The company’s evaluation process includes the staff that report to each senior executive who are interviewed by the General Counsel (GC) or other member of the compliance function “to determine their adherence to the compliance objectives.” Additionally, “An assessment is performed alongside line managers and a member of the human resources team to determine whether the obligations have been met, and to what extent.” Lastly, this same system applies to the company’s Board of Directors and Chief Executive Officer (CEO).

The variable compensation awarded at the end of each year can be affected in two ways by his or her compliance evaluation. The first is for an entire group and “If a group fails to meet expectations for the specific objectives the executive and their whole team will miss out on the entire variable pay for that year.” But “If a group meets some expectations for the compliance objectives they will receive payment of the variable, with the amount dependant on the amount of objectives that have been met.” The same holds true for the individual within the group so that “if an employee fails to meet his or her compliance objectives, the whole bonus for that employee will remain unpaid.”

The article also gave some specific examples of compliance obligations that are measured and evaluated. This is an excellent list for the compliance practitioner to use in benchmarking a company’s compliance program in this area or instituting such an incentive compensation system for your company. They include the following.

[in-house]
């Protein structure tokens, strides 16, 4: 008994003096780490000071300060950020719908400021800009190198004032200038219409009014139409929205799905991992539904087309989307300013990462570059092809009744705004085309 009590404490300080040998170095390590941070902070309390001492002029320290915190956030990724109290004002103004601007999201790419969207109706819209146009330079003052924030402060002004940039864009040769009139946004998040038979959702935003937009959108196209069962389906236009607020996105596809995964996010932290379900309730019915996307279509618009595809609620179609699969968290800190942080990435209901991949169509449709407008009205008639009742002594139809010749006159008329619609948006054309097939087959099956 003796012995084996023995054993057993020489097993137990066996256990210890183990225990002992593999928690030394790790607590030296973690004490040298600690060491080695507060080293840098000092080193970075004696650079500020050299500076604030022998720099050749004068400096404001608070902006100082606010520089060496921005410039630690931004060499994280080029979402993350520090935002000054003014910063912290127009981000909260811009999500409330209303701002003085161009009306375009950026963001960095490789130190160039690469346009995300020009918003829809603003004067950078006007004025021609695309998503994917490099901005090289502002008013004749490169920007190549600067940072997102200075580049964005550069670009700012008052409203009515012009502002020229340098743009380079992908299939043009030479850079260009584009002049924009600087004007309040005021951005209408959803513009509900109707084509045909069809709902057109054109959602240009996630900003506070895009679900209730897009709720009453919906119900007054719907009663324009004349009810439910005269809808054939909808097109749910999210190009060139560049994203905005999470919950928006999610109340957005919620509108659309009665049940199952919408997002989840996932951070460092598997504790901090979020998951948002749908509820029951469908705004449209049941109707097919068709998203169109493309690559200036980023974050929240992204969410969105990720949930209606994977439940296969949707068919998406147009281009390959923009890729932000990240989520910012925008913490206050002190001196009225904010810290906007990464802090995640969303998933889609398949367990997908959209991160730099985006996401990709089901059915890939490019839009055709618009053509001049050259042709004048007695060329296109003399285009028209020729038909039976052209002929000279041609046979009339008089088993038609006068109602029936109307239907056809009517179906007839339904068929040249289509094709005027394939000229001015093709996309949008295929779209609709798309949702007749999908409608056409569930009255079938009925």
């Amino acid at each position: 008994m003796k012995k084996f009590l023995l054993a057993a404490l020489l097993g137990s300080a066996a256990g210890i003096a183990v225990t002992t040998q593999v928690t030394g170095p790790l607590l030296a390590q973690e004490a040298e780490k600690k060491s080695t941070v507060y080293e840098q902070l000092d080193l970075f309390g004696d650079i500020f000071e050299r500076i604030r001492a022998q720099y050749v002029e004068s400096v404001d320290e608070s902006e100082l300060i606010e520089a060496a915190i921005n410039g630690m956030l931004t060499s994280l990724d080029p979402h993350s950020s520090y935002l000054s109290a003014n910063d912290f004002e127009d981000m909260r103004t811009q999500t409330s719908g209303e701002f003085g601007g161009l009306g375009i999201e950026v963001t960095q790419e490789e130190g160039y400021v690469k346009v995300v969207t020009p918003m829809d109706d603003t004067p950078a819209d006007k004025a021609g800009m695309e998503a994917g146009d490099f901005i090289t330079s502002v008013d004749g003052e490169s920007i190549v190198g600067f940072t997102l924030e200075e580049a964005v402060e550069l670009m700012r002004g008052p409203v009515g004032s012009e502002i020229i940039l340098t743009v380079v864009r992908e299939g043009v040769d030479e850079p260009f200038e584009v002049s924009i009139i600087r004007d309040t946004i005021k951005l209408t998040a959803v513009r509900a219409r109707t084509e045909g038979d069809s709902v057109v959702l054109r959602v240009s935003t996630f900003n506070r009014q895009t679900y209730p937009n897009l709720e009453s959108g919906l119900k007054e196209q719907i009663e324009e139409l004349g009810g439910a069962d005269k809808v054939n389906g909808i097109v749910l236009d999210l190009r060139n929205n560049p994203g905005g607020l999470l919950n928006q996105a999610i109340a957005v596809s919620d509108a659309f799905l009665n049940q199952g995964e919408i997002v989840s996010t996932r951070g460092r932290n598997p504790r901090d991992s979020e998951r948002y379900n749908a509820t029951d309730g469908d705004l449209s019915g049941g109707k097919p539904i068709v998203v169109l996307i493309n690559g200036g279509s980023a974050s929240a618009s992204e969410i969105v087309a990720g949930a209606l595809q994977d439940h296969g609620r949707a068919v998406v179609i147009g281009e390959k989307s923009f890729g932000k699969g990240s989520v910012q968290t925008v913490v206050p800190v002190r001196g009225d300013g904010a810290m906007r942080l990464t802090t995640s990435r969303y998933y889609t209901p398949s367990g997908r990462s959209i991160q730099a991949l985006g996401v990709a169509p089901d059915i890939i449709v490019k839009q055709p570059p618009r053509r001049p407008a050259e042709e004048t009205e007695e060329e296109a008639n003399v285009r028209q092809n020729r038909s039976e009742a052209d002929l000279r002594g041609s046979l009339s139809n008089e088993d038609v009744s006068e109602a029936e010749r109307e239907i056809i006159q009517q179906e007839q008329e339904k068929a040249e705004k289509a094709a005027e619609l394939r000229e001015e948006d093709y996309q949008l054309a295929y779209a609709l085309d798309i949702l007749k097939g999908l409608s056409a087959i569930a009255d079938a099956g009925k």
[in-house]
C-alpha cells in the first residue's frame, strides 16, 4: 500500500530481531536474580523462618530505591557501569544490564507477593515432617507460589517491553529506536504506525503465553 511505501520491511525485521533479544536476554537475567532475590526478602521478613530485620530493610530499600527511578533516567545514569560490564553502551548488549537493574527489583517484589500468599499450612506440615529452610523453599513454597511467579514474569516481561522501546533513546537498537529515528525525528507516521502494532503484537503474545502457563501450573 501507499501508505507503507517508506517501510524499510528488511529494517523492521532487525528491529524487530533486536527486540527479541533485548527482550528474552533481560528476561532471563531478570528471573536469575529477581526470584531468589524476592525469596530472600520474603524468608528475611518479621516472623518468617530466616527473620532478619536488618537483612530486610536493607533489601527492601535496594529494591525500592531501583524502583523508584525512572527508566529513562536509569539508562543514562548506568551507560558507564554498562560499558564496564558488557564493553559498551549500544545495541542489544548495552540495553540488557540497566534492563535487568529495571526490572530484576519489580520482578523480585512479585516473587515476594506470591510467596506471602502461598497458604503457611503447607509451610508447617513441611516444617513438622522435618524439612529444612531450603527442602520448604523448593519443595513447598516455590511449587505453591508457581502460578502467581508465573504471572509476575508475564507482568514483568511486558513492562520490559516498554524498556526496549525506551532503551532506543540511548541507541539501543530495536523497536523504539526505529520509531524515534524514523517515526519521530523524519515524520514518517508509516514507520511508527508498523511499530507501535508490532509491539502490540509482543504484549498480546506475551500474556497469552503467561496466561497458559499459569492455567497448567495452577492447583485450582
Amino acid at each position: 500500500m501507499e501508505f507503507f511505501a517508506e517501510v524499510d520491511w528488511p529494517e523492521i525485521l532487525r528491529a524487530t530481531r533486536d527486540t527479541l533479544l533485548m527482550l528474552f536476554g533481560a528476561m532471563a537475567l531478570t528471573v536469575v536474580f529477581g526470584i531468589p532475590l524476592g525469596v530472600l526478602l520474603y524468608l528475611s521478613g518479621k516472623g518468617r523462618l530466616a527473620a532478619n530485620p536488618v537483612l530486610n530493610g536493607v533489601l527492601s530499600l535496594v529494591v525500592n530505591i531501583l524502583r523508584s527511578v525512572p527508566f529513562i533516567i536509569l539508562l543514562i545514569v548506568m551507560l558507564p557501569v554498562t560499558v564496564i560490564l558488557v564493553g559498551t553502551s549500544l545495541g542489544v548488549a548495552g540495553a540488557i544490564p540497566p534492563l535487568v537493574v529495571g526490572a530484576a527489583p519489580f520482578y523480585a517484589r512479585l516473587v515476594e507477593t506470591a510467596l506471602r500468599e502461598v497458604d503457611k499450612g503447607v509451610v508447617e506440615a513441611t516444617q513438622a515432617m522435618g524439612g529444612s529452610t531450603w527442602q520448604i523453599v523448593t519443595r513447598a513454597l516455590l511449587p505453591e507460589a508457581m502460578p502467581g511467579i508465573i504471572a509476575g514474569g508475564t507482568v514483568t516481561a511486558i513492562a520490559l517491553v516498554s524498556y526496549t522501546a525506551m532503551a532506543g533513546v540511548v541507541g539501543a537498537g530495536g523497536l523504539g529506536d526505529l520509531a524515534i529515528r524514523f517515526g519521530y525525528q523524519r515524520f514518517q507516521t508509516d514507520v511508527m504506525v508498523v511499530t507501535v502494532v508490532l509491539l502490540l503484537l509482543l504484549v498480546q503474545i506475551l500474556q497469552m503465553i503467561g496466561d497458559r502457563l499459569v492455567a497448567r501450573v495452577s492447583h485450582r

For the ELT

  • Lead from the top – in your own conduct (lead by example) and in the decisions you take, to the resources and time you commit to compliance
  • Facilitate and proactively practice in day-to-day activities the key compliance competencies, both internally and externally
  • Support specific initiatives from the CEO, legal and compliance functions. 

For Department Heads

  • Demonstrate, facilitate and proactively practice in day-to-day activities the key compliance competencies, both internally and externally
  • Support specific initiatives from the legal and compliance functions
  • Ensure that all employees, agents and contractors directly or indirectly reporting to you fully complete all required training and communications in a timely manner
  • Provide full cooperation with investigations conducted by the compliance or legal functions of any alleged violation of compliance policies
  • Include the Chief Compliance Officer or another legal or compliance function representative in your management meetings at least twice per year, per geography
  • Identify instances of non-compliance and support compliance monitoring and reporting systems
    • Partner with compliance in resolving compliance issues.

For Country Heads of Sales

  • Certify that all employees, agents and contractors directly or indirectly reporting to you have fully reported all sales and marketing interactions with all HCPs (Health Care Professional) in a timely manner
  • Certify that all employees, agents and contractors directly or indirectly reporting to you have fully, promptly and accurately reported all expenses with HCPs on Concur.